UK General Election: What changes does Labour have in store for employers?

05 July 2024

Out of all of the parties rallying to be the new UK Government, Labour proposes significant changes to employment legislation.

Labour promises to implement some changes within 100 days of being in power, many of which will impact UK employers.

ZEDRA London’s HR Assistant Manager, Amie Crowther-Bali outlines some of the headlines below.

Unfair dismissal rights

The new UK Government intends to introduce unfair dismissal rights from day one of employment. As this is one of the largest amendments proposed by Labour to employment rights, it is likely to take longer than 100 days to be implemented,

Under the previous rules, unfair dismissal rights kick in after two years of service, but this change would mean that a fair reason will be required to dismiss an employee in the UK from their first day in employment. Employers will be required to follow a fair process to carry out the dismissal from the start date.

This will mean a complete policy and process overhaul to adhere to the revised unfair dismissal rights rules. It will also be a stark reminder for employers to really use probationary periods to assess the candidate’s suitability for the position which could perhaps mean a probationary period management review with the potential to extend probationary periods to a minimum period of six months to give more flexibility to employers.

Firing and rehiring

Where an agreement cannot be reached concerning the change of terms and conditions of employment (usually where they are less favourable), the process of ‘firing and rehiring’ is often used to dismiss employment on the previous terms and then engage on new terms and conditions.

There are many risks associated with this approach and it isn’t generally recommended. Risks could include a breach of contract, unfair dismissal, wrongful dismissal and discrimination.

Labour has announced as part of its manifesto that it will seek to ban the use of the firing and hiring procedures where employers abuse this process.

Worker status

Under the existing regime, the UK has three employment status classifications; employees, workers and the self-employed.

Labour plans to engage in consultations to move towards a single status of worker within the first year in power, which would see employees and workers being grouped together into one single classification.

Employers will need to reclassify workers to employees, giving workers additional rights including benefits, redundancy and unfair dismissal.

Zero-hour contracts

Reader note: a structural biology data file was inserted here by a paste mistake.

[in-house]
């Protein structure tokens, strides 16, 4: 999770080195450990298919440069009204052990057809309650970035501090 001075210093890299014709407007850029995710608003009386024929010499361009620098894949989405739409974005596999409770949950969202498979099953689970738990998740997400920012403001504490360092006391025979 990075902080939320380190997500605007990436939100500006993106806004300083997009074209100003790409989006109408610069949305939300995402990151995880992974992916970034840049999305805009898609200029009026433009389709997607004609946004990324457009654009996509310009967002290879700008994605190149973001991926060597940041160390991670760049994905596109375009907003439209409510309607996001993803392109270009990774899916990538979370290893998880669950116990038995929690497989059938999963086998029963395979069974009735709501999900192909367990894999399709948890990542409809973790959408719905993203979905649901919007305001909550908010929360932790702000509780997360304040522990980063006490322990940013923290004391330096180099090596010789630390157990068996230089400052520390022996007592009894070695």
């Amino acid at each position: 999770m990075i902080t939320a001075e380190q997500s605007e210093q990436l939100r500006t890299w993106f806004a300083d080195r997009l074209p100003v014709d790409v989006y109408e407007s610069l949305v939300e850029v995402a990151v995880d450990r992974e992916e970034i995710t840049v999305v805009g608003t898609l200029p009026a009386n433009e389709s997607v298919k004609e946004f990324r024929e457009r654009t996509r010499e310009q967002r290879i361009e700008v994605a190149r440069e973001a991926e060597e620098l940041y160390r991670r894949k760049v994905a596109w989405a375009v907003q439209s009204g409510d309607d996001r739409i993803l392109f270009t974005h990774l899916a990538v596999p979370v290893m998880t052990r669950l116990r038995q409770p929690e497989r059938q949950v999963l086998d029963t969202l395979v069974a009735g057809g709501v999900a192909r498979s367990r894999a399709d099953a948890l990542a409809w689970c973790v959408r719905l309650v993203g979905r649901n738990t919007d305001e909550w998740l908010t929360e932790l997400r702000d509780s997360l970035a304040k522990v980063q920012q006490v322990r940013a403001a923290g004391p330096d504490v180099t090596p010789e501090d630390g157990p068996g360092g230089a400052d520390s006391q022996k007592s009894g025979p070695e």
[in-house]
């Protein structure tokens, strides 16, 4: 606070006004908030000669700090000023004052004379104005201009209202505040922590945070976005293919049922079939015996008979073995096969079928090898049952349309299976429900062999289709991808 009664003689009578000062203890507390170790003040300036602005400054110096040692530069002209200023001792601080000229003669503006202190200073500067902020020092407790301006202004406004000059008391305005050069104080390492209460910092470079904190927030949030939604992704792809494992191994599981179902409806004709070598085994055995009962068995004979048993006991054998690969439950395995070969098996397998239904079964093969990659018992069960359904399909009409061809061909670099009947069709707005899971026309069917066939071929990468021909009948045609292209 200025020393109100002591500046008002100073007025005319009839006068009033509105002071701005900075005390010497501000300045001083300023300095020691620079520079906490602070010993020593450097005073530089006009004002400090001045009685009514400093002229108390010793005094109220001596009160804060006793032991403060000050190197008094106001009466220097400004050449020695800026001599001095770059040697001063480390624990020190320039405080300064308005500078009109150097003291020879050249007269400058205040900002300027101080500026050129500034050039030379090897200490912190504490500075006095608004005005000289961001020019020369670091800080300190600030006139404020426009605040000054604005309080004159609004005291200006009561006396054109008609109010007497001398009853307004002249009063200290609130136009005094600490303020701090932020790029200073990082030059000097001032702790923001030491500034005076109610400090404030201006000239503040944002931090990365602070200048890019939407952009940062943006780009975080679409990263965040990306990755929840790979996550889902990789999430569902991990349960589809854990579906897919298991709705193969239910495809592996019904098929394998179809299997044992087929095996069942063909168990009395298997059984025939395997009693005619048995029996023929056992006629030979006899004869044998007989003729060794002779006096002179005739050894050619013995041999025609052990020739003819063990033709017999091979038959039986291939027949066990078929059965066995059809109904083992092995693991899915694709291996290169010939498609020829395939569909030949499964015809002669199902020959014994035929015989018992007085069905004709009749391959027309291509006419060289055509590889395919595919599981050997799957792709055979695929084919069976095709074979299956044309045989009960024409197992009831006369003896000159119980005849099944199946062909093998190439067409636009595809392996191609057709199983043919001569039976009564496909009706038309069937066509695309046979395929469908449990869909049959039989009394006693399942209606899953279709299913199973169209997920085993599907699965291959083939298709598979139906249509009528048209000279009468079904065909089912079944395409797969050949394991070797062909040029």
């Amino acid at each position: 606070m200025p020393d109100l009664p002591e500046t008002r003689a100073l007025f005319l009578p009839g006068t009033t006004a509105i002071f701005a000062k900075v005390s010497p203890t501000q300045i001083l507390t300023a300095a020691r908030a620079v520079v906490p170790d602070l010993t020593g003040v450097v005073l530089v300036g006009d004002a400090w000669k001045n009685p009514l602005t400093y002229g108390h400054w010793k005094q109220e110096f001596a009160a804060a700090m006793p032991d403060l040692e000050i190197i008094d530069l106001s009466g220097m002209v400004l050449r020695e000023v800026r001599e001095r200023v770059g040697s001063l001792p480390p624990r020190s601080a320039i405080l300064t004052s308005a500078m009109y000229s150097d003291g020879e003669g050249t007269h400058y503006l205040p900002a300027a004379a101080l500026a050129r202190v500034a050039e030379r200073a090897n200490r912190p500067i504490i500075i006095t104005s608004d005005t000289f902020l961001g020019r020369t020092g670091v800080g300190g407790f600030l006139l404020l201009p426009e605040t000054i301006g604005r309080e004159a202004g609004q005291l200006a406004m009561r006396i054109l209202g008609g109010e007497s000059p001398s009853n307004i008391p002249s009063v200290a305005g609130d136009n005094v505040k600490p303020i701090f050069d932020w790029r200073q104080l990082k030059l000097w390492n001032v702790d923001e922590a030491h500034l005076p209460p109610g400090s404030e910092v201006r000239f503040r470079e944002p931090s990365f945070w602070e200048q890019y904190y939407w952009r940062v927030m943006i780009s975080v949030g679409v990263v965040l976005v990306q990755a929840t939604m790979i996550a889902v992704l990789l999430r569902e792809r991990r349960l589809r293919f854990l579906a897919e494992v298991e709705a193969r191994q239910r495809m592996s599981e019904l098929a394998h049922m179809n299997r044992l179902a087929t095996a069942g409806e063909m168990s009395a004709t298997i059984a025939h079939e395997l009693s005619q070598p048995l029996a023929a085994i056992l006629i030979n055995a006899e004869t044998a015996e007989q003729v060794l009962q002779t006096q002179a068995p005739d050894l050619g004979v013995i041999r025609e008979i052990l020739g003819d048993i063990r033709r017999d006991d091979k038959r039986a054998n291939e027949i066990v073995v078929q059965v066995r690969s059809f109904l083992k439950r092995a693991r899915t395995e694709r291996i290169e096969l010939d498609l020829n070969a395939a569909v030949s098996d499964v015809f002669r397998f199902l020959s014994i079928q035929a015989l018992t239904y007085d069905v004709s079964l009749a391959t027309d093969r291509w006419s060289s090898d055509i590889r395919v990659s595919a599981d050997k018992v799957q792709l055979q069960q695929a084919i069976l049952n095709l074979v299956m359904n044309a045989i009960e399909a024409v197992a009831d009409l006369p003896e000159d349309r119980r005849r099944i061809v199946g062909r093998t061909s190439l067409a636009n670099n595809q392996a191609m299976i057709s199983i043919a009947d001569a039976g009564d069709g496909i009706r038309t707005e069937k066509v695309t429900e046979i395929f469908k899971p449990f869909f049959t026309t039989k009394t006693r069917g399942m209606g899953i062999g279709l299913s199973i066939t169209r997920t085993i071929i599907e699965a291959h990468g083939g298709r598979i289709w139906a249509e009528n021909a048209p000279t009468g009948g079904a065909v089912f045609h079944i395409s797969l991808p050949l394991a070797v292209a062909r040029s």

As part of Labour’s ‘New Deal for Working People’, the Government is expected to seek to ban “exploitative” zero-hour contracts in a bid to end what Labour describe as ‘one-sided flexibility’ to ensure  a certain level of security including predictable working arrangements.

This change would likely result in an additional administrative burden on employers who will be required to review zero-hour contracts and potentially offer workers a permanent contract following 12 weeks of regular work and hours.

Ease of raising collective grievances with ACAS

In an effort to combat issues within the workplace that may be impacting more than one employee, Labour plans to simplify the process of raising a collective grievance with the UK’s Advisory, Conciliation and Arbitration Service (ACAS).

Increasing the time limit to raise a claim against an employer

Currently, an employee can bring a claim to the employment tribunal in three months, minus one day from the date of the problem occurring at work.

Labour will look to increase this to six months which will provide more consistency with the time limit to claim for statutory redundancy and equal pay. This could be implemented to allow for more time to complete internal procedures more efficiently, in turn, reducing the number of claims – again, this would encourage employers to ensure that their policies are fair, consistent with UK legislation and up to date.

Strengthen collective bargaining and trade unions

Labour has announced plans to strengthen trade unions and collective bargaining in a bid to keep people in work for longer and to remove restrictions on trade union involvement to ensure that issues are tackled such as discrimination, pay rights and equality.

How ZEDRA can help

All of the above changes were announced prior to the UK General Election taking place. Time will tell whether they are successfully implemented, and what other measures may be announced in the coming months.

We know that 2024 has already seen a lot of change in UK legislation and the election of a Labour Government will certainly bring more.

Our team of experts will be keeping a close eye on changes being implemented, and we are ready and available to advise you on what the impact will be for your organisation. For more information, contact Amie Crowther-Bali.

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